|On-line Readings in Public Relations by Michael Turney|
|Public relations planning:
Strategic planning steps
|© 1998 Michael Turney||Table of contents||Practicing Public Relations||About the author|
A public relations person who has a clear idea of the mission and goals of an organization and who understands how public relations fits into that mission can construct a strategic public relations plan by sequentially answering the ten following questions. This part of the overall planning process is often best recorded and reported using a grid format.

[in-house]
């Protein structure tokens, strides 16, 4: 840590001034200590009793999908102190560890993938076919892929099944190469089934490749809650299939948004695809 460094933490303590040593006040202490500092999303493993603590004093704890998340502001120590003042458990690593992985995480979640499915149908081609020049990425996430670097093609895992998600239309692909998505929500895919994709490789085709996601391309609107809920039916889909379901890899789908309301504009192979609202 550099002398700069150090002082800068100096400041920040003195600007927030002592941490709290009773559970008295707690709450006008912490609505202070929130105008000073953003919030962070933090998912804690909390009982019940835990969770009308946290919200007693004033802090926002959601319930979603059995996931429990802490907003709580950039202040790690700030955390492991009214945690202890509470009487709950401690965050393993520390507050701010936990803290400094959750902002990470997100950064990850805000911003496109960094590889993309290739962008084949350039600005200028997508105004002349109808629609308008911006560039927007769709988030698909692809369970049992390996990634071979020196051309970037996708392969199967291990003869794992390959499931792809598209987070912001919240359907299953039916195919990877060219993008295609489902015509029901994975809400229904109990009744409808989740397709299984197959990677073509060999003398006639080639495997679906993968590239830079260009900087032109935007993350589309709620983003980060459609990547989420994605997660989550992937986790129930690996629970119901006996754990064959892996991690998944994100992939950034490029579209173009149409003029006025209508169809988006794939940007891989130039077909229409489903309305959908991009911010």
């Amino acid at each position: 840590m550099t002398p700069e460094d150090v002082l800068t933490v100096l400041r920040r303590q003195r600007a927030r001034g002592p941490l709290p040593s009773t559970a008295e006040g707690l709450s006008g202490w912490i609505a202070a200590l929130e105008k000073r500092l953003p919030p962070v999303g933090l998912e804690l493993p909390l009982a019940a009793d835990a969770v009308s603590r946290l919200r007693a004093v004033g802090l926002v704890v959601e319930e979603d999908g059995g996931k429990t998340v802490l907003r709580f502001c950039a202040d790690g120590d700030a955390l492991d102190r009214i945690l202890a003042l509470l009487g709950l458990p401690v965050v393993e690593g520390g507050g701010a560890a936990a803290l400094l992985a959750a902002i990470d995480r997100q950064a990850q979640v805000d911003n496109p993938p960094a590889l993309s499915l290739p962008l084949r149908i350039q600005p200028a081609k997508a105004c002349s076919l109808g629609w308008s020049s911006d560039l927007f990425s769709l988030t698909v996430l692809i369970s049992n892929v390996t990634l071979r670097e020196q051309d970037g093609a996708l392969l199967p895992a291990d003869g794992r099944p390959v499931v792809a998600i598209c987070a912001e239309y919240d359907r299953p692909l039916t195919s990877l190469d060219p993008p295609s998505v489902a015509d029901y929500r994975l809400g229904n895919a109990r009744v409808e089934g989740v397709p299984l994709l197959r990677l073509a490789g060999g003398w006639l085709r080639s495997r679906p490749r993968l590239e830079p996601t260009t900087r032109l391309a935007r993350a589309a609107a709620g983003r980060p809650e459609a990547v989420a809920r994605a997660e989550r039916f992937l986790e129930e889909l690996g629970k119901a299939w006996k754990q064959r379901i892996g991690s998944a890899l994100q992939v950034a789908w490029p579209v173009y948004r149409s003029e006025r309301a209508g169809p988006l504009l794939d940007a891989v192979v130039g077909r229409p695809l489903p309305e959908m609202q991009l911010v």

The first questions that need to be addressed--e.g. With whom does the organization need to have relationships? and What does it want these people to think about the organization?--can be answered after a little introspection and discussion with top management. Keep in mind that these are ultimately top management's decisions, not the public relations practitioners'.The public relations people should speak out and try to influence who is included and who is excluded from this list, but they rarely make the final decision.
Probably the most effective way of dealing with these first four questions is for the public relations staff to develop a preliminary list of target audiences and relationships and then meet with key managers to review and discuss them.
1. Who are the organization's key target audiences?